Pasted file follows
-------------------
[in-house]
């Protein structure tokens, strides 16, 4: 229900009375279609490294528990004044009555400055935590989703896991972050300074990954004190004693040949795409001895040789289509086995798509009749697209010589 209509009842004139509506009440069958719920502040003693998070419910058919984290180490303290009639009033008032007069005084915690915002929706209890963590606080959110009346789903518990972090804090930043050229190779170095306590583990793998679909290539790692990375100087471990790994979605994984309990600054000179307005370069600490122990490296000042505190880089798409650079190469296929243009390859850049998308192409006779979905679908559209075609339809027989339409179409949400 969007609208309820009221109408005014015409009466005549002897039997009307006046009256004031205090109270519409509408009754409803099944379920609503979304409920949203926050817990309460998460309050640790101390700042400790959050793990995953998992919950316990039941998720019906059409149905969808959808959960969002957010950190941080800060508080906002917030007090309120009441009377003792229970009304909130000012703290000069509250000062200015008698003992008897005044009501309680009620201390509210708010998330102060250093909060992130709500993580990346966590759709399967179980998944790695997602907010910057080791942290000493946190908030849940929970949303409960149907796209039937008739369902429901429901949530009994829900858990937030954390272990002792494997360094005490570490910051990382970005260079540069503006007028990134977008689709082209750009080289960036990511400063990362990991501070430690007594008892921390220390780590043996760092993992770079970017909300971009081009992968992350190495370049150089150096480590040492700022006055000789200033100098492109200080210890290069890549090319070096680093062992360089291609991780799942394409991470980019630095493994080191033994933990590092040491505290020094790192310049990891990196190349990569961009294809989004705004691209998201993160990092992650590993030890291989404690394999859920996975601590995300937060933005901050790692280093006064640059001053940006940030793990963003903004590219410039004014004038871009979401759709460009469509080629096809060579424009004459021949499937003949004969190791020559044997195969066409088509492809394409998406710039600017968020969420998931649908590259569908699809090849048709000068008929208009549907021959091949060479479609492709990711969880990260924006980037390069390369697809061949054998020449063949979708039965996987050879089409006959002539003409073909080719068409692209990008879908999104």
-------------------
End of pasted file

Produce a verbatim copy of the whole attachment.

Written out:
[in-house]
């Protein structure tokens, strides 16, 4: 229900009375279609490294528990004044009555400055935590989703896991972050300074990954004190004693040949795409001895040789289509086995798509009749697209010589 209509009842004139509506009440069958719920502040003693998070419910058919984290180490303290009639009033008032007069005084915690915002929706209890963590606080959110009346789903518990972090804090930043050229190779170095306590583990793998679909290539790692990375100087471990790994979605994984309990600054000179307005370069600490122990490296000042505190880089798409650079190469296929243009390859850049998308192409006779979905679908559209075609339809027989339409179409949400 969007609208309820009221109408005014015409009466005549002897039997009307006046009256004031205090109270519409509408009754409803099944379920609503979304409920949203926050817990309460998460309050640790101390700042400790959050793990995953998992919950316990039941998720019906059409149905969808959808959960969002957010950190941080800060508080906002917030007090309120009441009377003792229970009304909130000012703290000069509250000062200015008698003992008897005044009501309680009620201390509210708010998330102060250093909060992130709500993580990346966590759709399967179980998944790695997602907010910057080791942290000493946190908030849940929970949303409960149907796209039937008739369902429901429901949530009994829900858990937030954390272990002792494997360094005490570490910051990382970005260079540069503006007028990134977008689709082209750009080289960036990511400063990362990991501070430690007594008892921390220390780590043996760092993992770079970017909300971009081009992968992350190495370049150089150096480590040492700022006055000789200033100098492109200080210890290069890549090319070096680093062992360089291609991780799942394409991470980019630095493994080191033994933990590092040491505290020094790192310049990891990196190349990569961009294809989004705004691209998201993160990092992650590993030890291989404690394999859920996975601590995300937060933005901050790692280093006064640059001053940006940030793990963003903004590219410039004014004038871009979401759709460009469509080629096809060579424009004459021949499937003949004969190791020559044997195969066409088509492809394409998406710039600017968020969420998931649908590259569908699809090849048709000068008929208009549907021959091949060479479609492709990711969880990260924006980037390069390369697809061949054998020449063949979708039965996987050879089409006959002539003409073909080719068409692209990008879908999104």